Testing the Artisanal Flowchart Using Musical Instruments
Now that we have a working definition of artisanal (see the flowchart tab above), let’s put it to the test with a series of examples. Our first test case is musical instruments.
The primary question is of skilled craftsmanship. If the instrument maker is a master luthier or even produced through the collaboration of skilled craftspersons we can proceed. Quality is implied (and perhaps should have its own space on the flowchart. A master craftsperson could produce a poorly made instrument, which would disqualify it immediately from the artisanal tag.) If the maker is a neophyte or if the maker has not achieved a high level of skill, we stop. The instrument, no matter how beautiful, cannot be artisanal.
The second step is about mechanization. Most musical instruments are produced using tools. If, however, they are produced using an automated process that allows us to mass produce our instrument, then again, we stop, for we know that mass production precludes us from creating anything artisanal. An artisanal instrument must be made fully by hand or as nearly by hand as possible in these modern times. Here, now, we remove any mass produced guitar, piano, mandolin, drum, etc., by major manufacturers.
In some music circles, the question of automation is a hot topic. Just how much automation can we abide before the instrument is no longer entirely hand made? Can we, for instance, allow a machine to cut the general shape of a hollow body guitar that will later be refined by a master luthier? The question of where to draw the line is a fascinating one, but not to be drawn here. All we can say is that the automation must not allow mass production. Once it does, we are off the flowchart.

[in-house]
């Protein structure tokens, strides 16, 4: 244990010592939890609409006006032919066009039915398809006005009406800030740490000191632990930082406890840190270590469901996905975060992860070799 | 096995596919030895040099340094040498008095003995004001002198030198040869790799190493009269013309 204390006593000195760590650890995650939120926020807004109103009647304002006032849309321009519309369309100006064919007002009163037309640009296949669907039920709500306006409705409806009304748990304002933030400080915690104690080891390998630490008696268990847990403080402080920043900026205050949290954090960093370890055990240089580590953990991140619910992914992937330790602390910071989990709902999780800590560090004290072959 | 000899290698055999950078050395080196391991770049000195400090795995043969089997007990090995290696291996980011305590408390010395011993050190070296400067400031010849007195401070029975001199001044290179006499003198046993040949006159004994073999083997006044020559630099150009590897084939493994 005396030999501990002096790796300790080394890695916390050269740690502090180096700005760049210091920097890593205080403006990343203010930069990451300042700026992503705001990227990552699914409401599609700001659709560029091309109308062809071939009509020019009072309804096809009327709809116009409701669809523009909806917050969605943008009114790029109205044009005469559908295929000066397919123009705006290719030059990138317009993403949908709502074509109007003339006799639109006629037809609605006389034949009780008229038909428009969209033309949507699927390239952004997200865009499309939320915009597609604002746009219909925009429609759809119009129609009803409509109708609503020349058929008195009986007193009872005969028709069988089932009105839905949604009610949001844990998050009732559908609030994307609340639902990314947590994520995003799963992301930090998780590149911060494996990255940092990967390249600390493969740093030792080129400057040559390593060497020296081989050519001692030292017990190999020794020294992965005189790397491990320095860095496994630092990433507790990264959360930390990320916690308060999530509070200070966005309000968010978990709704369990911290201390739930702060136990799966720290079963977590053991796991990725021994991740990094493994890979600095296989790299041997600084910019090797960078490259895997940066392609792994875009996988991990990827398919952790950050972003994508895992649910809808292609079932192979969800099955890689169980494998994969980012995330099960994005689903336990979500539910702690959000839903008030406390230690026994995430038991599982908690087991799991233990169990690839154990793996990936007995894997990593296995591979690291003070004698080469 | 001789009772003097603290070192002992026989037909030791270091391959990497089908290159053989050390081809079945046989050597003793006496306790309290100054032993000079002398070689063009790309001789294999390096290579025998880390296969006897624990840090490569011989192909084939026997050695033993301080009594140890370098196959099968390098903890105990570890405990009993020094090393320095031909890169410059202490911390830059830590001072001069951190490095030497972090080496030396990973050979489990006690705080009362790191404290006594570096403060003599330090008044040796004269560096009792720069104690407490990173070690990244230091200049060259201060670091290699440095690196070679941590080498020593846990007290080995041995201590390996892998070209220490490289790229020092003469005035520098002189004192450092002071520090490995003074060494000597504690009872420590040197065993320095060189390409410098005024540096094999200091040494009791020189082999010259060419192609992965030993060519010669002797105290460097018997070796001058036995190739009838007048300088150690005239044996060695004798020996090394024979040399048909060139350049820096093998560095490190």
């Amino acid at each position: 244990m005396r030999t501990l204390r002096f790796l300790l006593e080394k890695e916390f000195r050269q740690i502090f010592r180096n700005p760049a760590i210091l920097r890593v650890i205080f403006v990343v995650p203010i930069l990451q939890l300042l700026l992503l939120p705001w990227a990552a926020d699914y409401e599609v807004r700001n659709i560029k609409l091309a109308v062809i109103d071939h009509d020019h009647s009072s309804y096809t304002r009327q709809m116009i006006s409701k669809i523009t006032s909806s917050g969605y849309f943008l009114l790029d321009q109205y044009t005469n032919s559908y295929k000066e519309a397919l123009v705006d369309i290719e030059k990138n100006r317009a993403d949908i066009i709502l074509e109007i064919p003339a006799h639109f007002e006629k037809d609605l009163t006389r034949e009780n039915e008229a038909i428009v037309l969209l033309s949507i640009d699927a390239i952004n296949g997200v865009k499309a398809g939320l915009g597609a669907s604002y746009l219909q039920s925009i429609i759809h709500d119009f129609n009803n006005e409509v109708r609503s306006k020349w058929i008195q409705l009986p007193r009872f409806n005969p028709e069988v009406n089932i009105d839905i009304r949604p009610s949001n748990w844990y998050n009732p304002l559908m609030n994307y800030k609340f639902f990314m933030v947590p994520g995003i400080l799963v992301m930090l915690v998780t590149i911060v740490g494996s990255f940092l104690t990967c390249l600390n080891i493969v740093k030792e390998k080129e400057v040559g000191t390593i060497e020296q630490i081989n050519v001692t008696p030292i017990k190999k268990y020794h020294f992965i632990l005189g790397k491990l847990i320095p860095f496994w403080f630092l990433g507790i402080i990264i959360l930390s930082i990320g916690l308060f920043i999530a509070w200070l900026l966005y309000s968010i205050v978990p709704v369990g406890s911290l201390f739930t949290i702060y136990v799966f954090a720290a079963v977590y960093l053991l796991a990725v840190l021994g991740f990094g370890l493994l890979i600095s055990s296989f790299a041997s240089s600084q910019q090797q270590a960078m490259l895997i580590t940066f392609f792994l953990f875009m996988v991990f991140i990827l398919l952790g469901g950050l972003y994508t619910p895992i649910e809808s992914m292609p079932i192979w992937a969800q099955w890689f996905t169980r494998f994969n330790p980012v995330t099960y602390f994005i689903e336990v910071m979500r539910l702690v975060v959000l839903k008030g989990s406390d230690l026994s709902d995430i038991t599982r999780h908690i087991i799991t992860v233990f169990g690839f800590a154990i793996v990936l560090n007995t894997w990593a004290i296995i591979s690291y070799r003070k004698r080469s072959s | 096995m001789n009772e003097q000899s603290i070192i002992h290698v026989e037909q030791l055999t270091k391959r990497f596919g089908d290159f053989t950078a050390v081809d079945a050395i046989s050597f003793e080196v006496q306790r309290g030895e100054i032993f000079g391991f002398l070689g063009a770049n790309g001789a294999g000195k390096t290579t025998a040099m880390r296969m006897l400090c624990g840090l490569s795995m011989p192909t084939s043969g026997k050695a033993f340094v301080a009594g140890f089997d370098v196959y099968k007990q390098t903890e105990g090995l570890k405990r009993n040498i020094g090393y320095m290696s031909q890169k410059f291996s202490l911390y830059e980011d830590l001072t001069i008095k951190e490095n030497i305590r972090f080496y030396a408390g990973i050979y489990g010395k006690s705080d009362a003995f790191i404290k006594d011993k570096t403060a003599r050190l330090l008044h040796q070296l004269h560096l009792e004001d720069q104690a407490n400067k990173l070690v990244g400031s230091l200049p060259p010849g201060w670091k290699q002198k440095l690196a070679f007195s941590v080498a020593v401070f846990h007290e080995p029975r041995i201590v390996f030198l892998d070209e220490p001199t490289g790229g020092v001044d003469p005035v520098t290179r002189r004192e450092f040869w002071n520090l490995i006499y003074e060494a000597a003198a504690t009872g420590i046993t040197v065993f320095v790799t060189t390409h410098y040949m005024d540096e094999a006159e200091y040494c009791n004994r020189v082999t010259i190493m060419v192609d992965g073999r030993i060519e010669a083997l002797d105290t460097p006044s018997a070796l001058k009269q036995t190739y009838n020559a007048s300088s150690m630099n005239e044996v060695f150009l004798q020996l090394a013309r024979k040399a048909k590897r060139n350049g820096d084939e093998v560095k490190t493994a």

The next question is of utility. This one is easy, for all musical instruments are meant to be played and therefore have use.
Now, is the item meant to exist as part of another item? A musical instrument is the end product made from other materials like wood, metal, and laquer, so we can stay on the flowchart. If we were considering only a part of the musical instrument, like the piano soundboard, we would bump ourselves off the chart, even if it was beautiful and handmade by a master craftsperson because it cannot function by itself. It’s meant to function as part of a larger whole.
And so, we come to our final question, one which separates our group of instruments into two classes, one very large and one very small. Does the musical instrument express the artistic vision of its maker? This is the most important question, for the word artisanal has art at its root. An artisanal object must have dual purpose: both as a useful object and as art. So much of what claims to be artisanal has no artistic quality at all. Do not confuse artistic with beautiful. They are not mutually exclusive terms. Not all art is beautiful. Not all that is beautiful is art. Therefore, for a musical instrument to be artisanal, it must be more than a fine specimen of its class. It must express something that comes from within the artist.
Let’s run a Steinway concert grand piano through the chart and see what happens:
- Made by master craftspersons? Yes.
- Mechanized? Yes. Automated? No.
- Utility? Yes.
- Exists as the end product? Maybe.
- Expresses the artistic vision of its makers? A tough one, but ultimately, no. Beautiful, yes. Breathtaking sound, yes. Clear, impressive, among the best in their class : all yes. But do they exist as art? No. They exist to make art. The only exception could be a special Steinway created to exist apart from the others as the unique vision of a single craftsperson or group of craftspeople. If this instrument exists, then it could be considered artisanal. I will leave it to you to tell me if it does.